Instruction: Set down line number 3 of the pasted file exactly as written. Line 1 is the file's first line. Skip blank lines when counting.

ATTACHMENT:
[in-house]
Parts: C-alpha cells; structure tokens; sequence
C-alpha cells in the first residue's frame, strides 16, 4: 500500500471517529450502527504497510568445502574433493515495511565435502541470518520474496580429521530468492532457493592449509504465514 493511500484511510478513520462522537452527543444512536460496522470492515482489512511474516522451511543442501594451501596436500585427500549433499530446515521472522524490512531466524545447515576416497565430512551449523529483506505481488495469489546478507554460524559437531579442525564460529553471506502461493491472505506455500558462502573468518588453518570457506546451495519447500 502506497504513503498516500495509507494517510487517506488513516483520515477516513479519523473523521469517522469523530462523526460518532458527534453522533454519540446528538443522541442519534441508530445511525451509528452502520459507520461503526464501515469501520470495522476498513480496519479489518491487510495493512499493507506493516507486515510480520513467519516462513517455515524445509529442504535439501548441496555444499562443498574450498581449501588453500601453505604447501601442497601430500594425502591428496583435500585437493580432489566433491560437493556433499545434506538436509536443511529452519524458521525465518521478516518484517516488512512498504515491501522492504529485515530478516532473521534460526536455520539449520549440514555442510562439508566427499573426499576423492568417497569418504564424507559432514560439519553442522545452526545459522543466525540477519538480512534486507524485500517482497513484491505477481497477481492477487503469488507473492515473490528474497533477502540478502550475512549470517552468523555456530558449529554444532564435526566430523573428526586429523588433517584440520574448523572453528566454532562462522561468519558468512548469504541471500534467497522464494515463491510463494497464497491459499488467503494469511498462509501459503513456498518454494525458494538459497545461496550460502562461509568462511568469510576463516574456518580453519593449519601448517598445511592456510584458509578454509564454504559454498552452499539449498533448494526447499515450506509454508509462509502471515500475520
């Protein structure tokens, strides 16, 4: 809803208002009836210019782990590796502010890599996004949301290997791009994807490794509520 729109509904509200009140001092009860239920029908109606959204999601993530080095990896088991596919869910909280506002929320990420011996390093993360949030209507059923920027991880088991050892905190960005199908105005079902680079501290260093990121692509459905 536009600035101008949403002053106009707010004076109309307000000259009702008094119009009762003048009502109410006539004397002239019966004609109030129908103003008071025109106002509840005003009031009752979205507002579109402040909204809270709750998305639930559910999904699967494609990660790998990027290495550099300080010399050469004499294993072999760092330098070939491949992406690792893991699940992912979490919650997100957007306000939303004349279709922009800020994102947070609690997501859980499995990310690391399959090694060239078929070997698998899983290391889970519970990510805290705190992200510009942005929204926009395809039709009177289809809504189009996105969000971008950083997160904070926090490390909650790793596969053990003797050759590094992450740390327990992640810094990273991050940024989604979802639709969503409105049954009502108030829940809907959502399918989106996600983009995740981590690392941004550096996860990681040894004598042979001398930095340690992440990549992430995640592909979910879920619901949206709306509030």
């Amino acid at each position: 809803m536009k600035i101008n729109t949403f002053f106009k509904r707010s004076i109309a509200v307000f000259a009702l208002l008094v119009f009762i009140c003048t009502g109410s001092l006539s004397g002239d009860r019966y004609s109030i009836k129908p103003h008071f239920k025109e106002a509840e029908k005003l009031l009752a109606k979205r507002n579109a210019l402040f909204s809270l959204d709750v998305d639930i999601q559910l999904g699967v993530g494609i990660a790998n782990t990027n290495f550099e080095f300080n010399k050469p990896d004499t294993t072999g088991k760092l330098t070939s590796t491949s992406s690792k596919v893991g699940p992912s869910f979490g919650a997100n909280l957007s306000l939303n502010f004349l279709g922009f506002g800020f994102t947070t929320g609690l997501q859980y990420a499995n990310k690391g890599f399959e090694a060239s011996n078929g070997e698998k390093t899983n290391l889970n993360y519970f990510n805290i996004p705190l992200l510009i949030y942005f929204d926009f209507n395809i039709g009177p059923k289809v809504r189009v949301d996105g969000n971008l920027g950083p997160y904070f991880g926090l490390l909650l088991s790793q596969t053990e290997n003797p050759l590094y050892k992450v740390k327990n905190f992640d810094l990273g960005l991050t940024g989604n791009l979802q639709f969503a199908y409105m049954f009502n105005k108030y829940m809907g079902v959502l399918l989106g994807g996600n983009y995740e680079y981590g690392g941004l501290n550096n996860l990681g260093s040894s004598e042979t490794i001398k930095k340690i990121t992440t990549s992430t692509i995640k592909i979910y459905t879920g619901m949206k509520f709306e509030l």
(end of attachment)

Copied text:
C-alpha cells in the first residue's frame, strides 16, 4: 500500500471517529450502527504497510568445502574433493515495511565435502541470518520474496580429521530468492532457493592449509504465514 493511500484511510478513520462522537452527543444512536460496522470492515482489512511474516522451511543442501594451501596436500585427500549433499530446515521472522524490512531466524545447515576416497565430512551449523529483506505481488495469489546478507554460524559437531579442525564460529553471506502461493491472505506455500558462502573468518588453518570457506546451495519447500 502506497504513503498516500495509507494517510487517506488513516483520515477516513479519523473523521469517522469523530462523526460518532458527534453522533454519540446528538443522541442519534441508530445511525451509528452502520459507520461503526464501515469501520470495522476498513480496519479489518491487510495493512499493507506493516507486515510480520513467519516462513517455515524445509529442504535439501548441496555444499562443498574450498581449501588453500601453505604447501601442497601430500594425502591428496583435500585437493580432489566433491560437493556433499545434506538436509536443511529452519524458521525465518521478516518484517516488512512498504515491501522492504529485515530478516532473521534460526536455520539449520549440514555442510562439508566427499573426499576423492568417497569418504564424507559432514560439519553442522545452526545459522543466525540477519538480512534486507524485500517482497513484491505477481497477481492477487503469488507473492515473490528474497533477502540478502550475512549470517552468523555456530558449529554444532564435526566430523573428526586429523588433517584440520574448523572453528566454532562462522561468519558468512548469504541471500534467497522464494515463491510463494497464497491459499488467503494469511498462509501459503513456498518454494525458494538459497545461496550460502562461509568462511568469510576463516574456518580453519593449519601448517598445511592456510584458509578454509564454504559454498552452499539449498533448494526447499515450506509454508509462509502471515500475520